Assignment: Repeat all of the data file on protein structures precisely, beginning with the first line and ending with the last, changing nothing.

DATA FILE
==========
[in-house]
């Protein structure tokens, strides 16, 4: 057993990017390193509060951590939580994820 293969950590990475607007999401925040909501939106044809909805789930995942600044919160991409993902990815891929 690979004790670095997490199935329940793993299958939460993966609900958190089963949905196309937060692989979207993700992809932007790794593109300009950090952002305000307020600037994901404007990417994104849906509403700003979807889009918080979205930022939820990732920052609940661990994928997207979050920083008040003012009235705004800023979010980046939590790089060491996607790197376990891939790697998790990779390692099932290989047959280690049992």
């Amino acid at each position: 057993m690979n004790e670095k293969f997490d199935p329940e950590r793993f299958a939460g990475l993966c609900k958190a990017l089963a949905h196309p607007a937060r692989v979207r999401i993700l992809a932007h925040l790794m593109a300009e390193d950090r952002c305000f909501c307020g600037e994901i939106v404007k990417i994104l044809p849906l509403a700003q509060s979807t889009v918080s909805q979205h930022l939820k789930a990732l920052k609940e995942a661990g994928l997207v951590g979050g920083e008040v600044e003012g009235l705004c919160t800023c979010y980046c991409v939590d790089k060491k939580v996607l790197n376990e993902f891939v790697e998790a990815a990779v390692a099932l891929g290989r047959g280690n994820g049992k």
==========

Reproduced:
[in-house]
């Protein structure tokens, strides 16, 4: 057993990017390193509060951590939580994820 293969950590990475607007999401925040909501939106044809909805789930995942600044919160991409993902990815891929 690979004790670095997490199935329940793993299958939460993966609900958190089963949905196309937060692989979207993700992809932007790794593109300009950090952002305000307020600037994901404007990417994104849906509403700003979807889009918080979205930022939820990732920052609940661990994928997207979050920083008040003012009235705004800023979010980046939590790089060491996607790197376990891939790697998790990779390692099932290989047959280690049992």
């Amino acid at each position: 057993m690979n004790e670095k293969f997490d199935p329940e950590r793993f299958a939460g990475l993966c609900k958190a990017l089963a949905h196309p607007a937060r692989v979207r999401i993700l992809a932007h925040l790794m593109a300009e390193d950090r952002c305000f909501c307020g600037e994901i939106v404007k990417i994104l044809p849906l509403a700003q509060s979807t889009v918080s909805q979205h930022l939820k789930a990732l920052k609940e995942a661990g994928l997207v951590g979050g920083e008040v600044e003012g009235l705004c919160t800023c979010y980046c991409v939590d790089k060491k939580v996607l790197n376990e993902f891939v790697e998790a990815a990779v390692a099932l891929g290989r047959g280690n994820g049992k």